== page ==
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The Clash of Fundamentalisms: Crusades, Jihads and Modernity Paperback – April 17, 2003
This month's Book With Buzz: "The Lying Game" by Ruth Ware
From the instant New York Times bestselling author of blockbuster thrillers "In a Dark, Dark Wood" and "The Woman in Cabin 10" comes Ruth Ware’s chilling new novel, "The Lying Game." See more
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From Library Journal
This is a work of truly monumental vacuity. On September 11, declares Ali (editor, New Left Review), the "subjects of the Empire had struck back." He depicts the United States as a nation bent on a "fundamentalist" foreign policy, impelled purely by economic self-interest, since its inception. The conflict now raging, then, has little to do with terrorism or with individual terrorist leaders. Rather, it is yet another in a series of struggles between the dispossessed and their imperial masters hence a clash of Islamic and American fundamentalisms. See? Well, no. The book has no bibliography and only a handful of footnotes, largely from secondary sources. Some undocumented howlers: FDR maneuvered Japan into war; the "massacre of civilian populations was always an integral part of US warmaking strategy" in Vietnam; and Harvard economists persuaded Boris Yeltsin, "an amoral and debauched clown," to adopt free-market policies that gave Russians "the most harrowing ordeal" of the postwar era presumably including the Stalin years. In short, this isn't a serious work. Libraries owning works by Edward Said (Orientalism) and Bernard Lewis (What Went Wrong?) can skip. Not recommended. James R. Holmes, Fletcher Sch. of Law & Diplomacy, Tufts Univ., Medford, MA
Copyright 2002 Cahners Business Information, Inc. --This text refers to an out of print or unavailable edition of this title.
“Ali’s style is vigorous, his narrative compelling, showing that the short-term, self-interested and oil-greedy policies of the British and Americans in such countries as Egypt, Israel, Saudi Arabia, and Iran must make our much-vaunted ideals of democracy and equity seem like a bad joke.”—Karen Armstrong, The Times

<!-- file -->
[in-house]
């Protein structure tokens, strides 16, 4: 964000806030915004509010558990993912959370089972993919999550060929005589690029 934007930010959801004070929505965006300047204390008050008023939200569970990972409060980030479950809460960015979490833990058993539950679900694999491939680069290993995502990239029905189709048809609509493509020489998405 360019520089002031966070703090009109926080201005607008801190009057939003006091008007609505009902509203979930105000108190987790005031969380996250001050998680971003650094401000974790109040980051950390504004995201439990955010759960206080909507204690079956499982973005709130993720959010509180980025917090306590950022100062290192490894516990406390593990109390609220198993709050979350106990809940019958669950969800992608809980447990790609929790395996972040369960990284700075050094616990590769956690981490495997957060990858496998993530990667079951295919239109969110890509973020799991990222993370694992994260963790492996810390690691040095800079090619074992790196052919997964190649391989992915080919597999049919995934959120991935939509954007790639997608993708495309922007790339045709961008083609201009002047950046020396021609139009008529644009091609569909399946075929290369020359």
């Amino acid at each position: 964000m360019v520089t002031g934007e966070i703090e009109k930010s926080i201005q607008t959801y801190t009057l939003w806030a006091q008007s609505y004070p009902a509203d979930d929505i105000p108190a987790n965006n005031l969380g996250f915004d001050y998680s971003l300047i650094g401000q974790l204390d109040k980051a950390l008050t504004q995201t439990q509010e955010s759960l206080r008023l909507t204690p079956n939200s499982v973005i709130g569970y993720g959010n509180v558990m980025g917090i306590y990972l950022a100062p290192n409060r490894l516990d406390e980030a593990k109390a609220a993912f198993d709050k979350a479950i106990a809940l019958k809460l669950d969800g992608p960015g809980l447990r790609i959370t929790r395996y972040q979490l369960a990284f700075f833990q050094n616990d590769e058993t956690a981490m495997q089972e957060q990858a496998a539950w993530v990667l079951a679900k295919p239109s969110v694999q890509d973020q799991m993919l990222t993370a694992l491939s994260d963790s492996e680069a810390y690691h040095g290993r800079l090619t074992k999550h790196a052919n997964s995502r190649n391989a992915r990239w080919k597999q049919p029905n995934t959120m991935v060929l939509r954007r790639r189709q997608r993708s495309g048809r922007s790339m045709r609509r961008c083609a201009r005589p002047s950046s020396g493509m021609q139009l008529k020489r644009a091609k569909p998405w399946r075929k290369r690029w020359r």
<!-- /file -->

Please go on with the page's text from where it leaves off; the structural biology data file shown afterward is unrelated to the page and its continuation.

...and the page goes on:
“The Clash of Fundamentalisms is well worth reading ... it shows that the harshest critics of fundamentalism are often exponents of a rival fundamentalism.”—John Gray, Independent
“In this timely and important book, Tariq Ali puts the events of September 11 into sweeping historical perspective. As we have come to expect from him, he is lucid, eloquent, literary, and painfully honest, as he dissects both Islamic and Western fundamentalism.”—Howard Zinn
“It will not open doors at the White House because it makes for uncomfortable reading ... a wide-ranging and powerfully argued critique, that gives pause for thought.”—Financial Times
“... urbane, highly intelligent and vividly written.”—Richard Sennett, Times Literary Supplement
“The book is an outstanding contribution to our understanding of the nightmare of history from which so many people are struggling to awake, and deserves serious engagement and consideration. Ali broadens our horizons, geographically, historically, intellectually and politically ... His mode of history telling is lyrical and engaging, humane and passionate.”—Anthony Arnove, The Nation
“[Ali] finds little to distinguish between the organised violence of the United States and that of those who oppose it ...”—Sydney Morning Herald
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Top customer reviews
Effecting our understanding of where forces such as Alqueda and ISIS have been sporn.
The topics that Ali explores are diverse but all of immense importance to America as she tries to feel her way in a world that is hostile to her much valued beliefs. Everybody in the world knows that America is hell-bent on building the first world empire but Ali's book is the best indication that goal, if it happens, will be more costly than the Washington conservatives think it will be.
If there are any of those conservatives who would like an insight into the movements of the contemporary world, I suggest that they grasp the contents of chapter 19, if little else in Ali's book, because no more need be read to have an insight into the ways of our modern world.
Further, chapter 16 on his country-Pakistan-will not only illuminate an area of the world that for many decion-makers is still a blank-a blank whose mysteriousness will, and perhaps already has, lead to involvement mistakes that will haunt this new empire for many years to comme.
As one commentator said-this book is a modern political classic that should be read by all who think to captain the ship of this empire.
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What I found was a very...Read more